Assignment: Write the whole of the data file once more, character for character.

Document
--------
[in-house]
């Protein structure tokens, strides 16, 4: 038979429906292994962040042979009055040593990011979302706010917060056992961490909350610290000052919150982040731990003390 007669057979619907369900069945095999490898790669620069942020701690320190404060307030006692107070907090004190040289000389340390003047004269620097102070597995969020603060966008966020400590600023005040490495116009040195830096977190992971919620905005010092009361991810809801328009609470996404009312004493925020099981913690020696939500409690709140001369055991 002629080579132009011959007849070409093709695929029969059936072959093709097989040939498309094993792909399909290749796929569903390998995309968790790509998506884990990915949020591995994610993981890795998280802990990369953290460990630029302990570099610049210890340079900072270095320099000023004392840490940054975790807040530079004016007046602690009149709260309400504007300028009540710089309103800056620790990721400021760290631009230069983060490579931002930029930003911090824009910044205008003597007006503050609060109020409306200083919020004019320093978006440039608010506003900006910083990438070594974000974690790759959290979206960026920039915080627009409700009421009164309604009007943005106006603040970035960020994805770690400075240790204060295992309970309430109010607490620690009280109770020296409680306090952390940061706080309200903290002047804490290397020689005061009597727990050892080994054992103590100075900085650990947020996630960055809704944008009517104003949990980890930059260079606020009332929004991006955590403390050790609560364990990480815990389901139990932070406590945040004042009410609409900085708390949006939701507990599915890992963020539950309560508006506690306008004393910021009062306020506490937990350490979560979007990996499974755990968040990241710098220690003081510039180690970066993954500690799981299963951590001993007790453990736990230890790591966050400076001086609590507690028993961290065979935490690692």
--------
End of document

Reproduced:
[in-house]
């Protein structure tokens, strides 16, 4: 038979429906292994962040042979009055040593990011979302706010917060056992961490909350610290000052919150982040731990003390 007669057979619907369900069945095999490898790669620069942020701690320190404060307030006692107070907090004190040289000389340390003047004269620097102070597995969020603060966008966020400590600023005040490495116009040195830096977190992971919620905005010092009361991810809801328009609470996404009312004493925020099981913690020696939500409690709140001369055991 002629080579132009011959007849070409093709695929029969059936072959093709097989040939498309094993792909399909290749796929569903390998995309968790790509998506884990990915949020591995994610993981890795998280802990990369953290460990630029302990570099610049210890340079900072270095320099000023004392840490940054975790807040530079004016007046602690009149709260309400504007300028009540710089309103800056620790990721400021760290631009230069983060490579931002930029930003911090824009910044205008003597007006503050609060109020409306200083919020004019320093978006440039608010506003900006910083990438070594974000974690790759959290979206960026920039915080627009409700009421009164309604009007943005106006603040970035960020994805770690400075240790204060295992309970309430109010607490620690009280109770020296409680306090952390940061706080309200903290002047804490290397020689005061009597727990050892080994054992103590100075900085650990947020996630960055809704944008009517104003949990980890930059260079606020009332929004991006955590403390050790609560364990990480815990389901139990932070406590945040004042009410609409900085708390949006939701507990599915890992963020539950309560508006506690306008004393910021009062306020506490937990350490979560979007990996499974755990968040990241710098220690003081510039180690970066993954500690799981299963951590001993007790453990736990230890790591966050400076001086609590507690028993961290065979935490690692």